Wednesday, May 28, 2008
I have a few friends who are great photographers, and this is taken from a photo by my friend Pat Barry, who is an old school photographer, in that he does not use computer technology to develop his film and make his prints. With the cigarette almost out of the picture Cigarette Smoking Man was the natural title. One for the fans of the X-files.
Aside from the old monastic site that includes the leaning tower and the little church perched on the riverbank, Pisa has very little to recommend it. It's a tourist trap, pure and simple. Yes, they have a regatta every year, and while that would be fun to see, it wouldn't mean you'd want to spend longer in Pisa than necessary. We did a day trip to Pisa by local train from Florence, and it took about 2 hours each way.
It was a very hot day, and people who didn't want to pay the extortionate prices to go into the various monuments clustered in the shade of the buildings. It was kind of funny watching them move slowly in a semi-circle with the shadow of the tower. I spent the hottest 2 hours in the museum that's right beside the leaning tower, literally under the bit that's leaning - so if the tower ever does keel over, the museum is toast.
10 years later, looking at this blog post, and with the benefit of distance: Since painting this piece, I have lost two very close and dear friends, and so have a little more insight into what was going through the bereaved mother's mind at the time, and also what the dying boy might have been experiencing.
The first of my friends to die, a woman close to me in age, passed very suddenly due to complications from epilepsy, having hidden her worsening condition from her family. Her passing was not unexpected, nevertheless it was devastating to all who knew her - but as she was someone who fought hard to be independent in all ways, I was in a way happy for her, finally free of the body that was giving her so much grief. I like to think that she has travelled the Solar System, seen all of the known world, and visited a few places we have yet to find. I also like to think she comes back to visit me - on the day after she died, there was a brief but very squally storm by my house, followed by the most glorious double rainbow, which I like to think was her goodbye to me. So every time I see a rainbow now, it's like she's come by for a chat.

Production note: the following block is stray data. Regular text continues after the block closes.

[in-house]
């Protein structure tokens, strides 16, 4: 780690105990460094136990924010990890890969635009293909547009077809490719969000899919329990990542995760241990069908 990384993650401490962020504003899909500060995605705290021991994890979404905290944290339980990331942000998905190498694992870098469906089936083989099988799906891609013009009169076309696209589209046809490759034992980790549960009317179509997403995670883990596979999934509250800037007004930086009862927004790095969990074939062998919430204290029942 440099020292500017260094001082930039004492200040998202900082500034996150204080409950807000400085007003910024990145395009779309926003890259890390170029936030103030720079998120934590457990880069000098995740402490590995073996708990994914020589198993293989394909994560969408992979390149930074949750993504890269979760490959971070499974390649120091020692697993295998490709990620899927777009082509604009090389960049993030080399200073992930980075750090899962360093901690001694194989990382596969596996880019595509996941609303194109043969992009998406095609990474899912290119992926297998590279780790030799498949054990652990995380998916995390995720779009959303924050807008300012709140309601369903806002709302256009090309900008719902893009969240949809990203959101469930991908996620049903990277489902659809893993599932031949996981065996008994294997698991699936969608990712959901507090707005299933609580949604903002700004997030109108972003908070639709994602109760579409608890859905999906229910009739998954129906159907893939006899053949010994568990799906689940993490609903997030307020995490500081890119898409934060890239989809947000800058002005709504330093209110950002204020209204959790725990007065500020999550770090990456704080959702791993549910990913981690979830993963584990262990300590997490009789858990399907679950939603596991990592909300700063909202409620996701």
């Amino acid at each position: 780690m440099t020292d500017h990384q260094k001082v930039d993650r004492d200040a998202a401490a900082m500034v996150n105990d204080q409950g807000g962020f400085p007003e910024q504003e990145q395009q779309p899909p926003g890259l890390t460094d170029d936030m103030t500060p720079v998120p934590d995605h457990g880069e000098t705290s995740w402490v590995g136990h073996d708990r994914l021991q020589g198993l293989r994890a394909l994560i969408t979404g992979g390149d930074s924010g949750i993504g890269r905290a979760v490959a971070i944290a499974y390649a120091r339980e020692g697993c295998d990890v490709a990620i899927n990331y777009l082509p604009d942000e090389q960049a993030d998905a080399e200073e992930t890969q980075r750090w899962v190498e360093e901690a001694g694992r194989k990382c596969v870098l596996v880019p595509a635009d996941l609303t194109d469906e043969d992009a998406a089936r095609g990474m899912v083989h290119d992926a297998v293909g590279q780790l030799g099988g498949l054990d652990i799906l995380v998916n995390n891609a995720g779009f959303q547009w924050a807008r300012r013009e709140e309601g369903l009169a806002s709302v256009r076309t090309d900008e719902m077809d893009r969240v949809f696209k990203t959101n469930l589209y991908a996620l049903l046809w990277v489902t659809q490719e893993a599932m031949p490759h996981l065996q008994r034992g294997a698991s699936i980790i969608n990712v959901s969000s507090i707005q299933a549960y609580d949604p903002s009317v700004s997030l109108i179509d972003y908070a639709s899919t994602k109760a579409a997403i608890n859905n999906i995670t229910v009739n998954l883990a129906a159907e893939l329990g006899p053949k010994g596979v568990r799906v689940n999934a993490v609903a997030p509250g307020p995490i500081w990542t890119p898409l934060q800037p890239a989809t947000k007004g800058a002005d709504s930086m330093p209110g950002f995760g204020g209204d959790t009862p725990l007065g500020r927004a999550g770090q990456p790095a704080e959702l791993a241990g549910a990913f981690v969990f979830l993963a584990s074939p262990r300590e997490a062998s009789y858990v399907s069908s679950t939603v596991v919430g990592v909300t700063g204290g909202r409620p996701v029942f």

The second of my close friends to pass was a beautiful, gentle, wise, creative man who wished nothing more than to make people feel beautiful and happy. He was diagnosed with advanced, aggressive and inoperable cancer and died a few weeks later. I like to think that for him, heaven is his sitting room in his own lovely home, with a fit and healthy body, and an inexhaustible supply of delicious things, especially chocolate eclairs, and that he is watching those he loves on his television to make sure we are okay.
Even though these two friends never met, I like to think of them sitting on his sofa, scoffing down chocolate eclairs, and smiling at me through the television. I know that if they had been friends in this world, they would have adored each other. I like to think they are meeting for coffee and fattening desserts in the next life - would be heaven for both of them.
Tuesday, May 27, 2008
Included in an exhibition in March 2010 in the Mad Art Gallery, 56 Lower Gardiner Street, Dublin 1, Ireland.
Monday, May 26, 2008
Addition: This painting was one of six of my little ones included in an exhibition in the Mad Art Gallery, 56 Lower Gardiner Street, Dublin 1, Ireland, to start on 25 February 2010.
Now in a private collection in Ireland.
Monday, May 19, 2008
Currently in my own collection, although many people are surprised when I tell them it's only a drawing.
Currently in my own collection.
Wednesday, May 14, 2008
Two in a Crowd, 2003, oil on canvas, 120x120cm
It was the light captured in the photo that made me want to explore the way the paint would handle it. This painting was exhibited privately in the Central Bank in Dublin, Ireland.
But I'm not happy with it, the child's face on the left is not working, so I'm going to rework it.
Monday, May 12, 2008
From a photograph taken in Rome in May 2006. It was the woman's dress that made the photograph, it's always some little detail like that .....
The sun was going down, it was getting cool again, and people were starting to think about going somewhere for dinner.
You can't actually go into the fountain anymore .... more's the pity because it looks like it might be nice on a warm day. They say that if you throw a coin into the fountain, you will return to Rome. A nice myth.
Since visiting Rome and seeing all those places, I have read Lustrum and Imperium by Robert Harris, in which various places in Rome are mentioned. Sometimes you kind of wish that time travel was possible when you're someplace like Rome, or Pompeii. It would be really something to go back in time and experience what it was really like living there.
I've been to Italy a few times now, and love it. This is also small, 40x40cm, and one of a pair based on a series of sketches I took while on a day excursion to the hillside village of Fiesole, near Florence in Tuscany. Dolf and I were enjoying the shade around the Roman Amphitheatre in the village, and happily there were also some young artists on some kind of summer school, and they were busy doing sketches of the surroundings. Now I like doing landscapes, but I like doing people better ....
Fiesole II, 2007, oil on canvas.
This painting is now in a private collection in Ireland.